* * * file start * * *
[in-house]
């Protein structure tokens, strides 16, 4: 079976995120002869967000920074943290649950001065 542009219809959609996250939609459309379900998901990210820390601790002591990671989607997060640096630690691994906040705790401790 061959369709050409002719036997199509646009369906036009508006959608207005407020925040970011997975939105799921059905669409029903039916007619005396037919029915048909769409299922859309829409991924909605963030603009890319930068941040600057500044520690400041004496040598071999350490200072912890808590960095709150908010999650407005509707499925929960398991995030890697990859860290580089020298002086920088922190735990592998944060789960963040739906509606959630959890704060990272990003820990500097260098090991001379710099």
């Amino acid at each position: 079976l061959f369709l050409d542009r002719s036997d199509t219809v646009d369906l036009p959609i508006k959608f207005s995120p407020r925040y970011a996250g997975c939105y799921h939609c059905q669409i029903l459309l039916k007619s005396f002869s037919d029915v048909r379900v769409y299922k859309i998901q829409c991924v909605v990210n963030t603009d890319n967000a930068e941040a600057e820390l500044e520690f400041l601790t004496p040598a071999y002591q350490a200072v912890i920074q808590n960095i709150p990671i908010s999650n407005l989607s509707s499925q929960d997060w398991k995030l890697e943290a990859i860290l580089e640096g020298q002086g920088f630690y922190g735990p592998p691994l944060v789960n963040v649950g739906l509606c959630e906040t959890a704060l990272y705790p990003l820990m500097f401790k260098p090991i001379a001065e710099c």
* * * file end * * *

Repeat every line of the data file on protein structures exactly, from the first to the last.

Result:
[in-house]
């Protein structure tokens, strides 16, 4: 079976995120002869967000920074943290649950001065 542009219809959609996250939609459309379900998901990210820390601790002591990671989607997060640096630690691994906040705790401790 061959369709050409002719036997199509646009369906036009508006959608207005407020925040970011997975939105799921059905669409029903039916007619005396037919029915048909769409299922859309829409991924909605963030603009890319930068941040600057500044520690400041004496040598071999350490200072912890808590960095709150908010999650407005509707499925929960398991995030890697990859860290580089020298002086920088922190735990592998944060789960963040739906509606959630959890704060990272990003820990500097260098090991001379710099």
């Amino acid at each position: 079976l061959f369709l050409d542009r002719s036997d199509t219809v646009d369906l036009p959609i508006k959608f207005s995120p407020r925040y970011a996250g997975c939105y799921h939609c059905q669409i029903l459309l039916k007619s005396f002869s037919d029915v048909r379900v769409y299922k859309i998901q829409c991924v909605v990210n963030t603009d890319n967000a930068e941040a600057e820390l500044e520690f400041l601790t004496p040598a071999y002591q350490a200072v912890i920074q808590n960095i709150p990671i908010s999650n407005l989607s509707s499925q929960d997060w398991k995030l890697e943290a990859i860290l580089e640096g020298q002086g920088f630690y922190g735990p592998p691994l944060v789960n963040v649950g739906l509606c959630e906040t959890a704060l990272y705790p990003l820990m500097f401790k260098p090991i001379a001065e710099c």